Only a government agency could be so immune to common sense as to put up signs that predicted such a thing within a reasonable time frame, since removing the signs while the glaciers were still there is terribly embarrassing. They should have picked a phony date farther out into the future.

Now it is true that the glaciers have been melting over the years–in fact, they have been doing so for nearly 20,000 years, and at some point they will indeed be gone. It is also true that sea levels have been rising, as they have been for about that same period of time. They are rising much slower than in centuries past, not faster.

That change in sea levels is measured in meters (about 3 feet), amounting to over 400 feet since the last glacial maximum. Sea level change over the past century has been between 1 and 2 centimeters a decade. Some fraction of that rise may indeed be due to increased melting due to human induced climate change, but is hardly worrisome when viewed in light of historical changes. When 400 feet of sea level rise happened since the last ice age, it should be assumed that an inch or two can be managed with today’s technology.

After all, much of Denmark has been below sea level for centuries. If 17th century technology could deal with that problem, 21st century technology might be able to deal with it too.

Yet we still get predictions like this:

Climate science has been filled with apocalyptic predictions since I became aware of its existence. It has been dominated by Malthusians convinced that the world was going to end from some disaster or another, yet in the main life has gotten both better and longer.


That doesn’t mean we should be careless about our impact on nature. In my youth air and water pollution were indeed a serious problems, and indifference to nature always exacts a price. I am not old enough to remember when the Cuyahoga River caught fire due to pollution, but the image is burned into my memory because the event was legendary and I was a voracious reader in my youth, when Paul Ehrlich was a big deal.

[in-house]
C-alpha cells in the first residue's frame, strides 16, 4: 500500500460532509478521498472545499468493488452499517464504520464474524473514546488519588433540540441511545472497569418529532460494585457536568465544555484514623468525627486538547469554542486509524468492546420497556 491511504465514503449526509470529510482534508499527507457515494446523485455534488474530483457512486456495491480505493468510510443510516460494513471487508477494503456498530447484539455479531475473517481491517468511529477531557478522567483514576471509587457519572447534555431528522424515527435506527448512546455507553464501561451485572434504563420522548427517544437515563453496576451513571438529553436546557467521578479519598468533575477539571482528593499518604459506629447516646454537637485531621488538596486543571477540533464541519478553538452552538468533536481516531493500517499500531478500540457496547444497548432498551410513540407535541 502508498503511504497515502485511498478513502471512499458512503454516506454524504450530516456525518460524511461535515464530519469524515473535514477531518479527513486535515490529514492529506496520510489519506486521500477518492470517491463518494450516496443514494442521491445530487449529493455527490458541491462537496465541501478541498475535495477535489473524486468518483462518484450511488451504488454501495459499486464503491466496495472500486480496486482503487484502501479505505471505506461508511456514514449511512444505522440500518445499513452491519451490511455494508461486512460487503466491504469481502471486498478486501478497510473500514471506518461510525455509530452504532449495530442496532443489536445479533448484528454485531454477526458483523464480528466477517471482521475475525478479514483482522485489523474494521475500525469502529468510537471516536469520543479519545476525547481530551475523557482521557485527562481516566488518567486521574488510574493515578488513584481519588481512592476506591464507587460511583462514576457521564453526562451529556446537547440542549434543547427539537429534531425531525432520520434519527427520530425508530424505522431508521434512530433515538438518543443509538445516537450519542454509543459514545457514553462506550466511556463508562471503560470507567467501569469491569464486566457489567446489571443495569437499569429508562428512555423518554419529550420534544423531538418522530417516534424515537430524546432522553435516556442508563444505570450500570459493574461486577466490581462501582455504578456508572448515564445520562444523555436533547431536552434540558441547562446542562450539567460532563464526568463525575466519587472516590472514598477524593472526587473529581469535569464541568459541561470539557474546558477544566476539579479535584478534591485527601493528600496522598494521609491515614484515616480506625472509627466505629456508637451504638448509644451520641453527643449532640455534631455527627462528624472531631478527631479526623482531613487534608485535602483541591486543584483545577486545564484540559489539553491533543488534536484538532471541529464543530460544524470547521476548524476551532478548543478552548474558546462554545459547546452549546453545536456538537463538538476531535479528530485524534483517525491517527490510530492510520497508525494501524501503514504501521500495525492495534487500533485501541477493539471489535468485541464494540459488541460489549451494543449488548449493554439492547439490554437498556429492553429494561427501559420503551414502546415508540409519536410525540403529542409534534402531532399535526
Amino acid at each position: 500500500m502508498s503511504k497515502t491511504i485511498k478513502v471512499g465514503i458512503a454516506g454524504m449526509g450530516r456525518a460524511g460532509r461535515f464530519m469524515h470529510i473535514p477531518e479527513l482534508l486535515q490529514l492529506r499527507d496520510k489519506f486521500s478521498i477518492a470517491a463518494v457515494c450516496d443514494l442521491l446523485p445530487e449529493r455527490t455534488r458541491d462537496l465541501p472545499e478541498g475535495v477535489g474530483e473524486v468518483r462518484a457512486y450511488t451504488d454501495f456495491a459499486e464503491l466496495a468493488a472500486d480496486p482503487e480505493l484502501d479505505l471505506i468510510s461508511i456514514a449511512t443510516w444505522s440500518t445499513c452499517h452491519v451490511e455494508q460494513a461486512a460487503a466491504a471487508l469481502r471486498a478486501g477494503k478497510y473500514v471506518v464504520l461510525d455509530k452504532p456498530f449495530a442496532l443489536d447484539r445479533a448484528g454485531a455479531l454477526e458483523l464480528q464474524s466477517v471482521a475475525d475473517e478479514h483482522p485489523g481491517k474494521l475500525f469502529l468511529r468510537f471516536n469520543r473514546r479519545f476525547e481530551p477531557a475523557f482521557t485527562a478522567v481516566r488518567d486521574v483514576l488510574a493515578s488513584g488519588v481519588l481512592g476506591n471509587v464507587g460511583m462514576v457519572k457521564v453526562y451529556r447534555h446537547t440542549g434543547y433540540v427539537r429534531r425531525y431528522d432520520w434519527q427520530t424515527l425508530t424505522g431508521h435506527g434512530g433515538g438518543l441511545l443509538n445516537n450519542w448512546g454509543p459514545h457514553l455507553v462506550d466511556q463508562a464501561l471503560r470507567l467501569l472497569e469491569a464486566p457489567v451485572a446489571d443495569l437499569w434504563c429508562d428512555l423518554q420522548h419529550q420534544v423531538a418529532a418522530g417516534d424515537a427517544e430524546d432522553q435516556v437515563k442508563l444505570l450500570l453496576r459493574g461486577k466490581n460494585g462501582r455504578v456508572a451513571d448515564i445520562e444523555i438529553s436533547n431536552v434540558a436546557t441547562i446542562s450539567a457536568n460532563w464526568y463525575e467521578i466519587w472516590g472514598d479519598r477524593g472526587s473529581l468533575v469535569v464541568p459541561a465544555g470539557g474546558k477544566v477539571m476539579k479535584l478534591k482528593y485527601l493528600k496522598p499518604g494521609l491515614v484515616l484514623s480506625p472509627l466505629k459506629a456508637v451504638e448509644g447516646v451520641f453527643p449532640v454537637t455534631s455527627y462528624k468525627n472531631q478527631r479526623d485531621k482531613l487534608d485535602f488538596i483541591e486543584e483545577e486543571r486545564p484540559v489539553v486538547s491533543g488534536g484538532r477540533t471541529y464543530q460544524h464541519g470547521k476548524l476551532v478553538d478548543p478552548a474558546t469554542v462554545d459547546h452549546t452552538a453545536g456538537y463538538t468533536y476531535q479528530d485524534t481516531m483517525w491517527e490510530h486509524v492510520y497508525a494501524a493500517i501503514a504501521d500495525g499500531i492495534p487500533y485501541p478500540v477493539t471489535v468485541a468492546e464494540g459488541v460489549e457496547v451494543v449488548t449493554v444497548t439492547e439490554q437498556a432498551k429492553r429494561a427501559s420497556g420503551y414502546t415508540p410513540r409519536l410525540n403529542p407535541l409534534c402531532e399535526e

But history has shown that ecological thinking is a luxury good, engaged in by the wealthy. Hence the best way to take care of the environment is to increase the wealth of all people in the world. Poorer people will tolerate almost any ecological disaster if it allows them to live even a marginal existence, where wealthy people are willing to expend a lot of resources to preserve wilderness and clean things up.

The prescriptions the Malthusians have to “heal the world” are precisely the wrong ones. The best way to get people to invest in a cleaner and healthier world is to make people wealthy, not to scare them into accepting poverty.

Relying on scary predictions and exaggerated claims breeds cynicism, just as the COVID hysteria has led to a collapse in faith in government and the media.

Lying to people may seem to work in the short and even medium term, but it erodes faith in the legitimacy of elites. As it should.

I think Bjorn Lomberg has the right approach to the issue: take the possibility of anthropogenic climate change seriously while putting it in perspective, and making investment judgments based upon cost/benefit analyses.


The following video is a great introduction to his thinking and how to think in a rational manner about the issues. The video is long, so bookmark it and watch it at your leisure: